The Committee should be as embracing and as representative as possible. The DLP has 5 senators out of a total complement of 60. It represents a substantial portion of the national electorate. It speaks for a substantial portion of the Australian people. It plays its part in discussions on the deliberations of the Committee. Therefore I think that it should be represented honestly, fairly and adequately on the Committee. I commend the motion standing in my name and I hope that it is resolved by the Senate as soon as possible. I leave it at that, but I do rely on the good judgment and the proper disposition of honourable senators to see that the position is rectified as soon as possible. If the Standing Orders Committee is to embark upon a delineation of its powers and a reconsideration of the Standing Orders, we should ensure that the body which carries out that function will be as representative as possible.

I was very interested in Senator Murphy's observation, with which I agree, that the Privileges Committee in its deliberations should assimilate itself with the procedures of a judicial tribunal. That is a proposition with which I agree. We are dealing with very precious things, with the rights and liberties of people. A body which is not a judicial body by creation but which is operating judicially should, when it is so acting, as far as possible assimilate its procedures to those of a judicial tribunal. That is the proposition I, advanced in the Senate last year when I attempted to have revoked the punishment imposed on 2 journalists who had not been given an opportunity, in terms of judicial procedures, to show cause why they should not be punished. On that occasion the rest of the Senate, including honourable senators on my right and Senator Murphy, voted against my proposition.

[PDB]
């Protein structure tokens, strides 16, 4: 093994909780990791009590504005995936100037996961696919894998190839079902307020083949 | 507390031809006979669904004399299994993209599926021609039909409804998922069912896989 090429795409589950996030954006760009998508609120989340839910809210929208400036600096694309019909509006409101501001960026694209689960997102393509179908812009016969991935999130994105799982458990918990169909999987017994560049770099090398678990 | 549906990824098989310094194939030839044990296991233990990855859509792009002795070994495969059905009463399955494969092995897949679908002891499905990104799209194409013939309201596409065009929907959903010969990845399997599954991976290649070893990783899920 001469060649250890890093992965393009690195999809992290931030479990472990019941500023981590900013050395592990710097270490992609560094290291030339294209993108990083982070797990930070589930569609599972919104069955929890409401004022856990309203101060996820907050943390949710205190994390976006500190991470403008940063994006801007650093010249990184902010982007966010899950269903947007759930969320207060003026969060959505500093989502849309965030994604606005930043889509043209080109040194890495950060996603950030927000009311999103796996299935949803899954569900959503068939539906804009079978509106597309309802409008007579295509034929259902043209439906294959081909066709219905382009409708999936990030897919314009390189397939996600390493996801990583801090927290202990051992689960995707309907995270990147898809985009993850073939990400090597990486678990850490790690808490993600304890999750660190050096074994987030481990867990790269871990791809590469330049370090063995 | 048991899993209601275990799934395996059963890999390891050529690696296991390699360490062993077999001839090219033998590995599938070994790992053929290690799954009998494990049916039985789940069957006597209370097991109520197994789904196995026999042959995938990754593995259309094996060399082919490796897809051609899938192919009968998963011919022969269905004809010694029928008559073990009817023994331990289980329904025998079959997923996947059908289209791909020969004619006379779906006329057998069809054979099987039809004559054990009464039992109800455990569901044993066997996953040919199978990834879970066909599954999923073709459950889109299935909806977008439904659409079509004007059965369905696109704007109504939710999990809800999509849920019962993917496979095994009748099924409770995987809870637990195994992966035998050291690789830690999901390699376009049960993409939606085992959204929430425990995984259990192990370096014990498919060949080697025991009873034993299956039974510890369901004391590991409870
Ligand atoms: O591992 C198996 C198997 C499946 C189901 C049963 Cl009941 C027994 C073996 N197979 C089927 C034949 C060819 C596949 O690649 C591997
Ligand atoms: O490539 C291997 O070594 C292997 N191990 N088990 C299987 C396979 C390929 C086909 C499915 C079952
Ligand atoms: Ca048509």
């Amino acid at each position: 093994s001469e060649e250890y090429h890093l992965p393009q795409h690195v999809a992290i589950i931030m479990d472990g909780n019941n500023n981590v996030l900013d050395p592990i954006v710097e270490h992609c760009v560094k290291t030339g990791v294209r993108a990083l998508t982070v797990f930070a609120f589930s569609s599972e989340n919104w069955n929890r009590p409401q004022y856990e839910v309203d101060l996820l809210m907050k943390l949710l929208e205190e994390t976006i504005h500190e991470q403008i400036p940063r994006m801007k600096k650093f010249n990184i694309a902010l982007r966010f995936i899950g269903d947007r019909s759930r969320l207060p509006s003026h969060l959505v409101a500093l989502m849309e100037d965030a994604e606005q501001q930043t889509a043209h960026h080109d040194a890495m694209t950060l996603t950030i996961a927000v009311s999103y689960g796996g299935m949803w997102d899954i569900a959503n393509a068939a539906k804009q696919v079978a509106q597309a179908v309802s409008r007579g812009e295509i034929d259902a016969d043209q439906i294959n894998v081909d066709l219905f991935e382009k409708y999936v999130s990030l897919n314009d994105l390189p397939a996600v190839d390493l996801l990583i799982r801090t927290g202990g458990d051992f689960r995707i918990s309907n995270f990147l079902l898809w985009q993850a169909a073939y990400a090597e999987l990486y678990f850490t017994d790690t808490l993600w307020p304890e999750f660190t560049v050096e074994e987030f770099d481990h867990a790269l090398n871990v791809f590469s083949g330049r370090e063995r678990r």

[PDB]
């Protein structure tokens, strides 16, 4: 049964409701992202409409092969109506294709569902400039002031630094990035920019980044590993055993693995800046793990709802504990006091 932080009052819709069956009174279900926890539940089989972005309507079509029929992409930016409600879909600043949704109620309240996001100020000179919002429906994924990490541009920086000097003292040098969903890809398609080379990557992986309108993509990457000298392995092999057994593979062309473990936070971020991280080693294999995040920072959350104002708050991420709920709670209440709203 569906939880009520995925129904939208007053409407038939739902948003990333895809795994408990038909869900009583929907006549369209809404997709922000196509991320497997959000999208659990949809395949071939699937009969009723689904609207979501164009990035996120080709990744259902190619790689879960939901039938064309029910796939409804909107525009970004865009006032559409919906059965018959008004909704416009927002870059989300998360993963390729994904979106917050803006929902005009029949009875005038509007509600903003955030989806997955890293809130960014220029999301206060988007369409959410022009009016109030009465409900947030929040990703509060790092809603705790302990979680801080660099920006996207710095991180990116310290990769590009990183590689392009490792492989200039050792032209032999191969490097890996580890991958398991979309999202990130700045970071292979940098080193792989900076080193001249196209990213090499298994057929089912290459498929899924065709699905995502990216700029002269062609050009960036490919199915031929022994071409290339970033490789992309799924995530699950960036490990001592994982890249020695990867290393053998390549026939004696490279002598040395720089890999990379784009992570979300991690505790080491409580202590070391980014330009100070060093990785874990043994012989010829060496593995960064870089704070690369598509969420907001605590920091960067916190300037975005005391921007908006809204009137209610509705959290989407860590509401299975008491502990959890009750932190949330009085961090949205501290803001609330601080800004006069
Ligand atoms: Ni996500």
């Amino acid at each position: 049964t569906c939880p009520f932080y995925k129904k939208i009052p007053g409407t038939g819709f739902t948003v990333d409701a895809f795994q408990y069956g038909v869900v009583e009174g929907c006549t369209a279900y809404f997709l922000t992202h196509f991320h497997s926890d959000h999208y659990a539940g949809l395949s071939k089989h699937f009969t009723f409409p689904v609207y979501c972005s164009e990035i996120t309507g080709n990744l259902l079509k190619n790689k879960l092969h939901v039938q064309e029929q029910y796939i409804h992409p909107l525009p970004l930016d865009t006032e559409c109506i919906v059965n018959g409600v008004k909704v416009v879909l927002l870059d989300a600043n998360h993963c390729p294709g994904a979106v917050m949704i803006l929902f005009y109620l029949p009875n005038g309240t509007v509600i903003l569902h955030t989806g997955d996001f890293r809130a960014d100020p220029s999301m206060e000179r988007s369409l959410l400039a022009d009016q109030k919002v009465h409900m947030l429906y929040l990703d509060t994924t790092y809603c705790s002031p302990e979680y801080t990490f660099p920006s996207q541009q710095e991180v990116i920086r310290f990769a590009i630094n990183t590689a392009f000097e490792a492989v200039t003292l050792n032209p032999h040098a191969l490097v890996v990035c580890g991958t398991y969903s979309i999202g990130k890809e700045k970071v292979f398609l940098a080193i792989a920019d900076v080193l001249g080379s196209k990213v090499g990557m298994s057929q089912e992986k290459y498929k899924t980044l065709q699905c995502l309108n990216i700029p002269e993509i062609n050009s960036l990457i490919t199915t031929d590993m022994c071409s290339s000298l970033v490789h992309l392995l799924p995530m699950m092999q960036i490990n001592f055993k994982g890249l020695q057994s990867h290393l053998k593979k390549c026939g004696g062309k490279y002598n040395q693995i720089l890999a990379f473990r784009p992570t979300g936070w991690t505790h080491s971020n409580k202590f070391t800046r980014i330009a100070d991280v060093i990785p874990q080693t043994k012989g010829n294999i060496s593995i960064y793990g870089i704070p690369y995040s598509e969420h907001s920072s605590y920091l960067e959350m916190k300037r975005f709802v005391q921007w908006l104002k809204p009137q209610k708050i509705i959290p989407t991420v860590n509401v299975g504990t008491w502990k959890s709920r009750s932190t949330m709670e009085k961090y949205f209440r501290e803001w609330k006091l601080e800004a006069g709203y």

Senator Murphy - I do not recall voting on that.


Senator BYRNE - Senator Murphy may not have been here. The argument advanced against my proposition on that occasion was that I was over-precious in trying to discover a resemblance between the procedures of the Senate sitting judicially and a judicial tribunal properly constituted and called by that term. Yet tonight it is suggested that the Privileges Committee should operate along judicial lines as far as possible' That was all I asked for on the previous occasion. I do not know why my proposition was not accepted on that occasion. On the facts presented on that occasion, I do think there was a denial of natural justice. My proposition was denied by those who now put forward exactly the same proposition. On that occasion Senator Greenwood, in a very explicit and detailed examination in response to my presentation, pointed out that sometimes the House of Commons operated, as I suggested on that occasion the Senate should, along different lines. I think that if he were to address himself to the proposition tonight, as J am now, possibly he would re-present that proposition. I cannot understand why the Opposition should take this stand now when in a particular case the very sensitive matter of natural justice, in my connotation, was being attacked and assailed. On that occasion I was not supported. If the view now is that the Senate should have proceeded judicially, and that the Committee of the Senate should have proceeded judicially, I do hope that in future guide lines will be laid down so that people in a similar position will get the protection that was denied these individuals on that occasion. I think that these gentlemen are now entitled to be very concerned that apparently they were judged on that occasion on principles different from those now being enunciated by the Leader of the Opposition (Senator Murphy). Yet the vote was against my motion and them on that occasion.